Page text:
In a 2012 interview with Wired magazine, you compared the internet to humanity's collective nervous system. In a 2014 interview with The Worldpost, you called humanity a "superorganism." In adopting this perspective of humanity, you are in excellent company: Aristotle. Hegel. Karl Marx. Carl Jung. Adam Smith. And many others.
You have also declared life becoming multiplanetary to be the next great leap forward in evolution--analogous, perhaps, to life becoming multicellular. In that respect, spacecraft that transmit our living DNA will fertilize Mars in the same way that sperm fertilize an egg. Rockets and sperm both have a propulsory tail, a midpiece with stored energy, and a cargo-carrying head. Rockets have a payload fairing that streamlines and protects the rocket while it passes through the atmosphere of a planet, after which it is jettisoned, exposing the payload; sperm have a protective acrosome cap that helps the head pass through the ovum's outer membrane, after which the cap breaks apart, exposing the DNA.
You dream of building a reusable rocket. Tomorrow, your dream will hopefully come one step closer to reality with a successful recovery of Falcon 9's first stage. (I'll be watching the launch in person! Good luck!) This technology will dramatically lower the economic cost of accessing space--yet it won't have as big of an impact on the energetic costs of accessing space. Each rocket that we send to orbit still needs to pay its own way in terms of fuel, and it needs more fuel to lift that fuel, and so on, leaving less available lift for the payload.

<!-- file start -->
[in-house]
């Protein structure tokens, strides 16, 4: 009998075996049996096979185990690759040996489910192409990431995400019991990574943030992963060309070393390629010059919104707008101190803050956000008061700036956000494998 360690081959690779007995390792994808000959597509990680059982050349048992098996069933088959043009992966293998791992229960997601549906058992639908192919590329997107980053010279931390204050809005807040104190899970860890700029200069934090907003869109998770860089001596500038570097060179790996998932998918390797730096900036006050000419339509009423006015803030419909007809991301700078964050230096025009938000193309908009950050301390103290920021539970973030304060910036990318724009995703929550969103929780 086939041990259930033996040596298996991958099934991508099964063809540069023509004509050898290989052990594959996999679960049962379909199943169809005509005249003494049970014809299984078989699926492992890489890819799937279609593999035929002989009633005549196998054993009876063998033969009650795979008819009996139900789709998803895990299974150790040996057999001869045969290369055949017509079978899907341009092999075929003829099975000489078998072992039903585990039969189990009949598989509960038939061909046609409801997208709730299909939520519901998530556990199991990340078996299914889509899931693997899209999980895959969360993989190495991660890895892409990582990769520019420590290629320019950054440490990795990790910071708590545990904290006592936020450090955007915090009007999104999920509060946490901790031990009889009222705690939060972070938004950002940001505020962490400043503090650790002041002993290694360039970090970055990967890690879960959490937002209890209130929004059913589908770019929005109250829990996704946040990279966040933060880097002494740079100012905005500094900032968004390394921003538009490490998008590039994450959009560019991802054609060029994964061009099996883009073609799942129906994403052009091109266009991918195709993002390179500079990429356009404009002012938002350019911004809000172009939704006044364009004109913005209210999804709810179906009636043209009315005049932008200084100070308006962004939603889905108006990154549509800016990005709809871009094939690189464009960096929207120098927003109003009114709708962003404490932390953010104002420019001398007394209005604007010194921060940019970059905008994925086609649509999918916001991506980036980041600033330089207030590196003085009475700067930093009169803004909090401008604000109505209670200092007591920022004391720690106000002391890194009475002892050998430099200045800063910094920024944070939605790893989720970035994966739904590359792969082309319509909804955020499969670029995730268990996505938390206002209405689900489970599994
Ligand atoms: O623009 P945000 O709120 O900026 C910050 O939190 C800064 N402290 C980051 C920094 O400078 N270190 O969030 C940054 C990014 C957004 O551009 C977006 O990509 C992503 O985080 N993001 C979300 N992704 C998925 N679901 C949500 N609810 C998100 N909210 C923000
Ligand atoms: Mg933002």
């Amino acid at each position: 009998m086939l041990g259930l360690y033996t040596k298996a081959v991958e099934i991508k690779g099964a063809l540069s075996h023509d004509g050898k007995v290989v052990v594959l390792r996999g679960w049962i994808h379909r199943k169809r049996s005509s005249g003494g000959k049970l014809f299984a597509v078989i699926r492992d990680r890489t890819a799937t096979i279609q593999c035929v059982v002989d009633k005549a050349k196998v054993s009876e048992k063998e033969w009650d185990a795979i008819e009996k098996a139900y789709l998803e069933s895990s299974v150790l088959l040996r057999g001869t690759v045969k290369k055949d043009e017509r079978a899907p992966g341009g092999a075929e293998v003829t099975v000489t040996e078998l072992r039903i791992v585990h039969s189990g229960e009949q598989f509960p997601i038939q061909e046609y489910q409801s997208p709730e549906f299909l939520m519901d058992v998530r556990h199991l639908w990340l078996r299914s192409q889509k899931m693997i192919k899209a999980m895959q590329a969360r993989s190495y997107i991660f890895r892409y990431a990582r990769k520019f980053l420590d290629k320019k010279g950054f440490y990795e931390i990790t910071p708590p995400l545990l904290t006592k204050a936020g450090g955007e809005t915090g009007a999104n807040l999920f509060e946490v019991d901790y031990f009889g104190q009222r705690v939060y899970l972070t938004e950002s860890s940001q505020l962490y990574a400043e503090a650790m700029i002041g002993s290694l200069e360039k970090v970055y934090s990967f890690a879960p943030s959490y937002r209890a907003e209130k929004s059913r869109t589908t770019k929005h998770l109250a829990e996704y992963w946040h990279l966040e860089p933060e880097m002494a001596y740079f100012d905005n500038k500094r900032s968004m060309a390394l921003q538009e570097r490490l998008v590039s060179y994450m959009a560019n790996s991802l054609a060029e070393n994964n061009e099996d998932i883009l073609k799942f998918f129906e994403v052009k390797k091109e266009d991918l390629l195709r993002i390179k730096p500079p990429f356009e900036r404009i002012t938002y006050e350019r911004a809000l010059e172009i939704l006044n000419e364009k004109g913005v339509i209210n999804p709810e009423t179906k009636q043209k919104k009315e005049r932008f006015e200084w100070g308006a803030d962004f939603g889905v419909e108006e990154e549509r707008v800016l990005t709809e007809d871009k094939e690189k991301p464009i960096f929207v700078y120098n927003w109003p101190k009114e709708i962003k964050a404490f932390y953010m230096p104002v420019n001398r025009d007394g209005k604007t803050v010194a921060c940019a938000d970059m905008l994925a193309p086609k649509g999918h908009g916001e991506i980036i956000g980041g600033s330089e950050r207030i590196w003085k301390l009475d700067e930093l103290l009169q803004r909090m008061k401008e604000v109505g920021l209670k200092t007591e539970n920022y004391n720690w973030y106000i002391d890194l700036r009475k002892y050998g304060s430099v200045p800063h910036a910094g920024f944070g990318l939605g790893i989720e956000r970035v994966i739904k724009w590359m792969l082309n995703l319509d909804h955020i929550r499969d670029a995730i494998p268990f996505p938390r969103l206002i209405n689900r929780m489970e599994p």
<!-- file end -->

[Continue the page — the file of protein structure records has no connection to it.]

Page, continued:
In the human body, this isn't a problem. Most of the energy that transports sperm toward the ovum is provided by the male's body through ejaculation. It is only once the sperm have been delivered through the lubricated urethra into the vagina that they begin using their on-board energy to propel themselves toward their goal.
According to NASA astronaut and chemical engineer Don Pettit, "If we want to break the tyranny of the rocket equation, new paradigms of operating and new technology will be needed." I'm sure you're familiar with a mass driver, a tubular structure that shoots large loads off of a planetary body into space. Such a structure would have a high start-up cost; but it would allow us to transport more mass into orbit with each launch, increasing our spacefaring capabilities and paying for itself over time. It might just "spread the legs of space," so to speak. Have you ever looked into the feasibility of building a mass driver? And have you ever considered how similar Hyperloop would be to such a structure?
p.s. I'm writing a book and you're in it.